To possess every gratification yet still thirst for satisfaction. These "Masters of the Universe" must prove themselves worthy. Worth and wealth are confused. The skin grows thin. We see the need.
+1 # Progressive Patriot 2011-12-22 13:13
Maybe the reason they don't feel loved is because of the attitude they have toward sharing what they have.
+2 # racetoinfinity 2011-12-22 00:42
Plutocrats, with exceptions: half are spoiled brats; the other half are sociopathic criminals.
0 # barbaratodish 2011-12-22 01:04
There is tremendous anxiety that exists, and rather than look at this anxiety in creative, innovative ways, we often prefer to bury our heads in an emotional denial that this anxiety exists. Perhaps it is that that the TRUTH of VALUES AMBIGUITY is why we all prefer the ILLUSIONS of the distraction that capitalism and imperialism is.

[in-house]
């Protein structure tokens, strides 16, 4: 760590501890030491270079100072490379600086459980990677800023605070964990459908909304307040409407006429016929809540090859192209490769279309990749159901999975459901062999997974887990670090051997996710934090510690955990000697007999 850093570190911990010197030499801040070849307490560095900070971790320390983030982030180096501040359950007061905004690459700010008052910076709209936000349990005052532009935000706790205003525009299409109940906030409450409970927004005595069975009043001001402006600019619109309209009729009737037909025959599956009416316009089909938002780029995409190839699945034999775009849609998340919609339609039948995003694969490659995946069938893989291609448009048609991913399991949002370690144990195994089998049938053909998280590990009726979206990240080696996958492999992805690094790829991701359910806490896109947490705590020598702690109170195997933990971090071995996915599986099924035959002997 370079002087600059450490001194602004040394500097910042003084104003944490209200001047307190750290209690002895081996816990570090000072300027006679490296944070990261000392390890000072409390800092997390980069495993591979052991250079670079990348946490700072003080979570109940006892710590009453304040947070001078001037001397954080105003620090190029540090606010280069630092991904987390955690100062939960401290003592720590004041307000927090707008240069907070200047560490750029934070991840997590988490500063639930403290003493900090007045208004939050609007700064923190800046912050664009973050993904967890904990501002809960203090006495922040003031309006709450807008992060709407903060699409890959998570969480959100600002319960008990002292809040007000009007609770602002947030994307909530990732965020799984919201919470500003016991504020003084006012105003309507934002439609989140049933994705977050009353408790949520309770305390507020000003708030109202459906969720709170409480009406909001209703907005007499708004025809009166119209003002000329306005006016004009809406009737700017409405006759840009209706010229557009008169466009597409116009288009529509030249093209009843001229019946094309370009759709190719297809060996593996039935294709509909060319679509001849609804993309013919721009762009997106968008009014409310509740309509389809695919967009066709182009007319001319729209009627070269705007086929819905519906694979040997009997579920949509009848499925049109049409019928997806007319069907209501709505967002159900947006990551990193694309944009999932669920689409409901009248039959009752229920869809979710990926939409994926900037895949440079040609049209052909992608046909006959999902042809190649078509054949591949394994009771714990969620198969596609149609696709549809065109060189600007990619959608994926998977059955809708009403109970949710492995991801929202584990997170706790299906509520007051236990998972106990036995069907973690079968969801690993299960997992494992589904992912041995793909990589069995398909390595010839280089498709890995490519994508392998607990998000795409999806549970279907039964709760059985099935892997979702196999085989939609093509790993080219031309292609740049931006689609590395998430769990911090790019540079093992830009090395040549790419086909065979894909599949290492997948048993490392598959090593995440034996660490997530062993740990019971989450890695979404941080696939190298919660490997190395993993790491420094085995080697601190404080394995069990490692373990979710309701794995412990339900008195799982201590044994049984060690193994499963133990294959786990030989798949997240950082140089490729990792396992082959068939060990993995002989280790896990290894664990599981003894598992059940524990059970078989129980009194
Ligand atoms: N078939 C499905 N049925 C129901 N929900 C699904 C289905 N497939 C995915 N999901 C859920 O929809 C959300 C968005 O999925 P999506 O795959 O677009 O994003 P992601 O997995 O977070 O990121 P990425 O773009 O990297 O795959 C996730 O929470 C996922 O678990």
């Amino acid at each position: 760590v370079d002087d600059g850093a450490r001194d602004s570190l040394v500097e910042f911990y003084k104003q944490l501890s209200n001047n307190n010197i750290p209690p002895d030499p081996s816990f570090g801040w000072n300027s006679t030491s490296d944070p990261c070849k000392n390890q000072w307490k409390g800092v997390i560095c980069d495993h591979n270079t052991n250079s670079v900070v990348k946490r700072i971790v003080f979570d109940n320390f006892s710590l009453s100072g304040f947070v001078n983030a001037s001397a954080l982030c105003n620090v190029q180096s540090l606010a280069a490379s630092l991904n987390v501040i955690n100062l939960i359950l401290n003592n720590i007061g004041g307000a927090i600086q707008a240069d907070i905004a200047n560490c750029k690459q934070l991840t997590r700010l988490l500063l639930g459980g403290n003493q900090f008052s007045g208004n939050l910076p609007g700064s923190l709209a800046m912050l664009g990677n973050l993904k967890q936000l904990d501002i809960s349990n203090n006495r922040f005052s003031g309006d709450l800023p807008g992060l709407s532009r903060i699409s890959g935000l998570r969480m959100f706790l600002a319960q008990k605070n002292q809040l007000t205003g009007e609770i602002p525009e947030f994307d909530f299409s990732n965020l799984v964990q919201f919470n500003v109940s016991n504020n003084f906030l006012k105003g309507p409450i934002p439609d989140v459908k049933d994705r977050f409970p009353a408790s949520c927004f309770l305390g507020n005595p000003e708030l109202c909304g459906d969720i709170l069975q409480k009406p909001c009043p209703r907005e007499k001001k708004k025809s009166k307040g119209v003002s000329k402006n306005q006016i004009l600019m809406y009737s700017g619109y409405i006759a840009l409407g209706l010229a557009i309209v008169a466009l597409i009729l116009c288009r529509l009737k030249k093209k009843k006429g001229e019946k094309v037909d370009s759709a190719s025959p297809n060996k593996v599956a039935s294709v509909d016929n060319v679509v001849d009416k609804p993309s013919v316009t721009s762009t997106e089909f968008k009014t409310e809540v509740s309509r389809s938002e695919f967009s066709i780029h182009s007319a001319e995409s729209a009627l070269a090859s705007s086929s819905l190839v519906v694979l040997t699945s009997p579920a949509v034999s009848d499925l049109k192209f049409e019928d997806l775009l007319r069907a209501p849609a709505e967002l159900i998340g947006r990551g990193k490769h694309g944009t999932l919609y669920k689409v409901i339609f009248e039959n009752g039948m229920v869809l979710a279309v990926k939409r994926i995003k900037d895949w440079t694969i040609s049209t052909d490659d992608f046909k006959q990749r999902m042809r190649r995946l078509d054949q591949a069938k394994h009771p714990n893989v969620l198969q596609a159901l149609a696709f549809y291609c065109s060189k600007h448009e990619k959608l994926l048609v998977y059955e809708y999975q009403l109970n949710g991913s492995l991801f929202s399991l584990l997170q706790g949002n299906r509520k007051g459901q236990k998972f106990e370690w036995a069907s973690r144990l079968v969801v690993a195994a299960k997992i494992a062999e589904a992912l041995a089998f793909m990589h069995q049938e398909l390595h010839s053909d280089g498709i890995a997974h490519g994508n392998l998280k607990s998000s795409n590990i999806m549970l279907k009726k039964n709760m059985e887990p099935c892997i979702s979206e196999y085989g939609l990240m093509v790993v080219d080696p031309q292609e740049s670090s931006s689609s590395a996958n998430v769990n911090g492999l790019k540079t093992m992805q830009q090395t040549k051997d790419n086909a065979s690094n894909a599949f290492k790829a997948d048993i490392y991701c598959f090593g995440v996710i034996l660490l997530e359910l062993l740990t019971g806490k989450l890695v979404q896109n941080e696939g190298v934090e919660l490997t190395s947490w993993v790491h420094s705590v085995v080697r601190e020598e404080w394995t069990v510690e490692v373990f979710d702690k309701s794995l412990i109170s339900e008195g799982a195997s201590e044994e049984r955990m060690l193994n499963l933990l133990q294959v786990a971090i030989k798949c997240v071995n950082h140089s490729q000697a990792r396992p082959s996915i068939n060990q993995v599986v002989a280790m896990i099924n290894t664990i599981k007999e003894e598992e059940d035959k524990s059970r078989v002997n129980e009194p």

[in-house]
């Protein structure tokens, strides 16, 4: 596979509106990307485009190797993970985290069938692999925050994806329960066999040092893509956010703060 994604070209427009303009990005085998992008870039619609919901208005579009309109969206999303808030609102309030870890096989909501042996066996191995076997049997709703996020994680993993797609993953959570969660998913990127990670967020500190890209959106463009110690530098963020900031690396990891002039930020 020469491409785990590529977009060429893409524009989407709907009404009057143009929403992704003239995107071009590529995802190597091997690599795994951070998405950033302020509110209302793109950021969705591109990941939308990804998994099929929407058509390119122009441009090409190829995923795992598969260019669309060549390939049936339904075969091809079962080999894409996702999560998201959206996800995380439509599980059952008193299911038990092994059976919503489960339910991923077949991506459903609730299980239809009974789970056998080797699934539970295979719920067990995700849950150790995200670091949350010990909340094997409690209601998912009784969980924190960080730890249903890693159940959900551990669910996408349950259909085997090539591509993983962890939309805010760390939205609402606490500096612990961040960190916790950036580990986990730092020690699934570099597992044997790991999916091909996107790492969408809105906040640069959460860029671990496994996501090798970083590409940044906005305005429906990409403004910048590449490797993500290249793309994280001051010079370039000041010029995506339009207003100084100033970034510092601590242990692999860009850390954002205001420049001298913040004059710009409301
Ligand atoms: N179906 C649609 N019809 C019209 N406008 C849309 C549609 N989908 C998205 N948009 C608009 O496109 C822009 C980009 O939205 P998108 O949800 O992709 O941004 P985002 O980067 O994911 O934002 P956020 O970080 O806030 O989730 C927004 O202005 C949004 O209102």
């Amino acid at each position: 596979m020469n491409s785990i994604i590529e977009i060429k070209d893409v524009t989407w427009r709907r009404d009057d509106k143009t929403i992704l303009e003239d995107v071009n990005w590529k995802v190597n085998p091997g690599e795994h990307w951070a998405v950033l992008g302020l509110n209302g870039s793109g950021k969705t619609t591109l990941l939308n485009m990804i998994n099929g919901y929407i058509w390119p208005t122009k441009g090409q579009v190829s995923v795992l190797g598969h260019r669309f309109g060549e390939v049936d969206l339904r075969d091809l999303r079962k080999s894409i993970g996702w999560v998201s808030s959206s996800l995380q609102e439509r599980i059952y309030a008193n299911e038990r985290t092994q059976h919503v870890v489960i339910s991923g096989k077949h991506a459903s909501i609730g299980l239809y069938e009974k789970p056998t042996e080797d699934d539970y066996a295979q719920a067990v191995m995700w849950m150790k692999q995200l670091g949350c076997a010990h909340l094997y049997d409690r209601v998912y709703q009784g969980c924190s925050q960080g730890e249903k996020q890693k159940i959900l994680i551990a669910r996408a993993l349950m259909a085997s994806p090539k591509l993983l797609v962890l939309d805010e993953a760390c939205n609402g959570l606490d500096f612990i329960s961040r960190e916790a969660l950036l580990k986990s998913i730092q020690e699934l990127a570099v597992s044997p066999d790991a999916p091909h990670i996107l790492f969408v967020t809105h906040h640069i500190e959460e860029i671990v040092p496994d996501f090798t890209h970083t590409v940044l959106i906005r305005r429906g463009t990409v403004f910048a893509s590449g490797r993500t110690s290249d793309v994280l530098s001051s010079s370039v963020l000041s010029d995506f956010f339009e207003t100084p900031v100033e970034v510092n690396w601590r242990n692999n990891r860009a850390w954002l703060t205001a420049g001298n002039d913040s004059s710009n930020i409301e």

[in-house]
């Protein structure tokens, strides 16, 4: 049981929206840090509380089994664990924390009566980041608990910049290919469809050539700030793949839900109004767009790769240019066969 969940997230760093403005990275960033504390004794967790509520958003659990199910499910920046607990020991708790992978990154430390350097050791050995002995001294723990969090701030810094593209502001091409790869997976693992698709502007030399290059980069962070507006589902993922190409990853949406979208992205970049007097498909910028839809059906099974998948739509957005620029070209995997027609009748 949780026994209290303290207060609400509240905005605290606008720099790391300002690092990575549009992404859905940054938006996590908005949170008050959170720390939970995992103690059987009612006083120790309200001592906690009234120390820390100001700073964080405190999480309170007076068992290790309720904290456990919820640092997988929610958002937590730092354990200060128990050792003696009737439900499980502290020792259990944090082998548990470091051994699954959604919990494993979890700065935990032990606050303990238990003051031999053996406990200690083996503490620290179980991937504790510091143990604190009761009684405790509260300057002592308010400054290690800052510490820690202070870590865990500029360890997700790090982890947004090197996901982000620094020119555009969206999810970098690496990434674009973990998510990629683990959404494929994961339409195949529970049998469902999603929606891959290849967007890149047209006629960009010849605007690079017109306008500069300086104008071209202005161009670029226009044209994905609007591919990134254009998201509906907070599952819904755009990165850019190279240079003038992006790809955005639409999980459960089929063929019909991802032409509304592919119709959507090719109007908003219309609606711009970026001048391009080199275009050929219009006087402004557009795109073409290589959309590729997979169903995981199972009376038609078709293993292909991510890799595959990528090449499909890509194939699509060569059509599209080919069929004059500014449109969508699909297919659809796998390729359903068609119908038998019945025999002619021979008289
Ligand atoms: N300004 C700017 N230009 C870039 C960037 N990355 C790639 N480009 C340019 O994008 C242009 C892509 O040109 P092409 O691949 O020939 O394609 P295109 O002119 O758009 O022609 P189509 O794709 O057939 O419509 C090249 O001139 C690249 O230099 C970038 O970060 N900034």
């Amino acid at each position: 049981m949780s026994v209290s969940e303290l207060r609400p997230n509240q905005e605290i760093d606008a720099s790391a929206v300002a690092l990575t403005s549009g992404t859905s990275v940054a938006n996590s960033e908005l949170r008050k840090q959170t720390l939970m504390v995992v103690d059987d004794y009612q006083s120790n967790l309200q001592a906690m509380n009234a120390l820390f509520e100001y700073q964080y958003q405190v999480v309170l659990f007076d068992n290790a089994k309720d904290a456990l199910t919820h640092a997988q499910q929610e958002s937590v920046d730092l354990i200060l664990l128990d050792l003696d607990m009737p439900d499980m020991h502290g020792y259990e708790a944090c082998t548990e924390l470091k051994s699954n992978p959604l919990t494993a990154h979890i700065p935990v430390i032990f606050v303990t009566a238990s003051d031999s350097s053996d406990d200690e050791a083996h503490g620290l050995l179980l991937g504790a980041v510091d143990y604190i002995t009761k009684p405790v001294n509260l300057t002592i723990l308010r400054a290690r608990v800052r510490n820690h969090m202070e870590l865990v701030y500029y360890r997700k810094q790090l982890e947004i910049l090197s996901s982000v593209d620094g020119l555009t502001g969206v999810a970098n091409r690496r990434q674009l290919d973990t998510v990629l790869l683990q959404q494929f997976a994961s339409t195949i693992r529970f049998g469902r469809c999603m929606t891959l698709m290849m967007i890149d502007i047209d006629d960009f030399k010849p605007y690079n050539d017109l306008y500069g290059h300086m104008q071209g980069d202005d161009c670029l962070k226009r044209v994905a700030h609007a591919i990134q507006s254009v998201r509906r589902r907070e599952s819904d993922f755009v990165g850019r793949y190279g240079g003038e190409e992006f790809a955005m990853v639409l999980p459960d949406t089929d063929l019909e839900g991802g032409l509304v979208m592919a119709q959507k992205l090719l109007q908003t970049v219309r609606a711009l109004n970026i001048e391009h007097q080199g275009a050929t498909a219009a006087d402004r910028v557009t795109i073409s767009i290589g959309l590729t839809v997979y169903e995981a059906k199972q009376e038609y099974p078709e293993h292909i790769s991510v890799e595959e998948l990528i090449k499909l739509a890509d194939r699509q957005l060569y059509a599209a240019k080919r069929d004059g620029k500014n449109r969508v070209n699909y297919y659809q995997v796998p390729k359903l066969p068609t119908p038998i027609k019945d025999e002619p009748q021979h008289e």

+2 # jabo13 2011-12-22 07:18
Every-- I repeat, every-- problem connected with income distribution in this country can and will be solved when the 99% stop voting for anyone who isn't our own. The current arrangement, in which large percentages of "representative s" are members of the "upper" classes, only insures perpetuation of policies favoring the 1%. But hey, WE, the people, vote them into office. The responsibility for the current fiasco of "representative democracy" is, unhappily, on us. But, happily, so is the power to change it, the very next time we vote. Stop blaming the rich for looking out for their own interests--that 's what they do. Start electing people who know what looking out for each other is all about. Everything else will take care of itself after that. Like Dorothy in Oz, we've always had the power to go home. Let's go.
+2 # Progressive Patriot 2011-12-22 13:21
This is my argument against term limits. We already have the power of term limits, by not voting for someone who isn't representing the needs of _all_ of the people. It is very difficult to remove an incumbent, and the longer they've been in there, the harder it is, but sometimes it is necessary. e.g.:, Lieberman should have been defeated last election, when he was beaten in the Democratic primary, then came back as a vengeful "independent".